To surmise (something I’m never able to do, but I do try): We Heard the Heavens Then is a motivation to embrace life to its fullest, to stand for what you believe in, and to always hold on to hope. It’s a book that will not fail, I think, to entirely captivate whoever reads it. And it’s a reading experience you’ll not soon forget.


Meg at A Bookish Affair has this to say. And this: “Sometimes reading a good book can be like a great love affair.” (I feel oddly guilty of something.)

I really like memoirs. I especially like memoirs when they’re about places and times that I don’t know much about. We’re about 30 years past the Iranian Revolution and there are still new perspectives and information that are coming out about that time period from a broad variety of sources. Aria Minu-Sepehr was just about 10 years old when the revolution took place. Even at that young age, he was well aware that his life was going to change. His family was very well off under the Shah and his dad was a military hero. Both of these things made his family a target for the new regime. In typical child fashion, Aria doesn’t realize what he has and takes all of the things and opportunities that his family can provide for him for granted. He’s definitely a little spoiled in the beginning of the book but the things that he goes through and the experiences that he looks back on him definitely change him.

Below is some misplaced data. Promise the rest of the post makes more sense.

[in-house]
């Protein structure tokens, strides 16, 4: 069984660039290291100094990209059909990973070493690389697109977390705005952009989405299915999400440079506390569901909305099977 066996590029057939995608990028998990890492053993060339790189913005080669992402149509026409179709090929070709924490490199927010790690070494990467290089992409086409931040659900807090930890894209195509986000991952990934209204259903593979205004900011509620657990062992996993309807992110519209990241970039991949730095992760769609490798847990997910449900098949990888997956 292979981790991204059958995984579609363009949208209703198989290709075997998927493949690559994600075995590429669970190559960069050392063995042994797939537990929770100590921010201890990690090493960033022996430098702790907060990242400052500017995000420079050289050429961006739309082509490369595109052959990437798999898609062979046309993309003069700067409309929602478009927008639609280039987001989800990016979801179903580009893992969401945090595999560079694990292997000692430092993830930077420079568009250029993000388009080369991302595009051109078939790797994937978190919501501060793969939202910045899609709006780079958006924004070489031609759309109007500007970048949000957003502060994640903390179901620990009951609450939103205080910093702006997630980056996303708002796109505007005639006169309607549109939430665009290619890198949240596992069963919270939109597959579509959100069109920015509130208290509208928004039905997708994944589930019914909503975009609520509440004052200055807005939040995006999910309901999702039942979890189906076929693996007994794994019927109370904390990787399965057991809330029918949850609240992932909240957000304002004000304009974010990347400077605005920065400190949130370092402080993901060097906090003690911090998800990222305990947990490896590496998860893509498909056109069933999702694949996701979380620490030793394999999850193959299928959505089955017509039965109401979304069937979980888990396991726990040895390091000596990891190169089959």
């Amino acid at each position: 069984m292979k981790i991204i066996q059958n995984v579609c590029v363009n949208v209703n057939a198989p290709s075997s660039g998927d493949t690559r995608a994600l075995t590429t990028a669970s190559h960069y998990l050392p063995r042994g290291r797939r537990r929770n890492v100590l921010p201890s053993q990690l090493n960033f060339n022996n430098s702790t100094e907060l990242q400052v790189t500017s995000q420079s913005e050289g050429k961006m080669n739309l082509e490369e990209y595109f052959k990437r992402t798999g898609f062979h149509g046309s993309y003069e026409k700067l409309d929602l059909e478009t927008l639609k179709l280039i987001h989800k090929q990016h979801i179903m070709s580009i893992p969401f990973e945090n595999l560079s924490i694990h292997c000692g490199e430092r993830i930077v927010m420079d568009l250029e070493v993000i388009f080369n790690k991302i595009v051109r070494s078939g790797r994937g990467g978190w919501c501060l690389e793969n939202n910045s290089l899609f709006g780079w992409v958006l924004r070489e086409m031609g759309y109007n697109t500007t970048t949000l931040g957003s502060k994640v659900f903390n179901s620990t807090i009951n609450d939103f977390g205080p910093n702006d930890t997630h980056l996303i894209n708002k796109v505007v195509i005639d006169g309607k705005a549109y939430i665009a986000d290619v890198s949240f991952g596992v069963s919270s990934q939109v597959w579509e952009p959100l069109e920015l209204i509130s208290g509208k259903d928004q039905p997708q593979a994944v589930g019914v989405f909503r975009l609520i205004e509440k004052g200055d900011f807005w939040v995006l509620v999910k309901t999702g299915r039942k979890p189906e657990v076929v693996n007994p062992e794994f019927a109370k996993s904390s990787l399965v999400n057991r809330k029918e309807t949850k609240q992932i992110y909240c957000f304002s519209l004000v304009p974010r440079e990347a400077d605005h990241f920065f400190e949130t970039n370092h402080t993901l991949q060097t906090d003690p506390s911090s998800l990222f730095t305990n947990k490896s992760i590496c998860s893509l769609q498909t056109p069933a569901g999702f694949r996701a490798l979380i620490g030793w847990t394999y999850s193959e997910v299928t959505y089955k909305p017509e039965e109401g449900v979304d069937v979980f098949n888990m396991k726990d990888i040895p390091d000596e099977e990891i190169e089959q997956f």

I think that this is the first book about the Iranian Revolution that I’ve read that was told through the point of view of a person who was a child at the time looking back over the events that happened in 1979. Even though children aren’t always fully aware of what’s going on at the time, they are still more perceptive a lot of times than we really give them credit for.

This book is definitely a good one for those that are looking for a different take on an event whose affects the world is still dealing with today. At it’s core, it is really a human story about how a family finds that the country where they have lived for just about forever can no longer be a safe home. It’s heart breaking and funny at some points and show just how resilient we humans really can be.

Bottom line: History and memoir lovers will enjoy this one.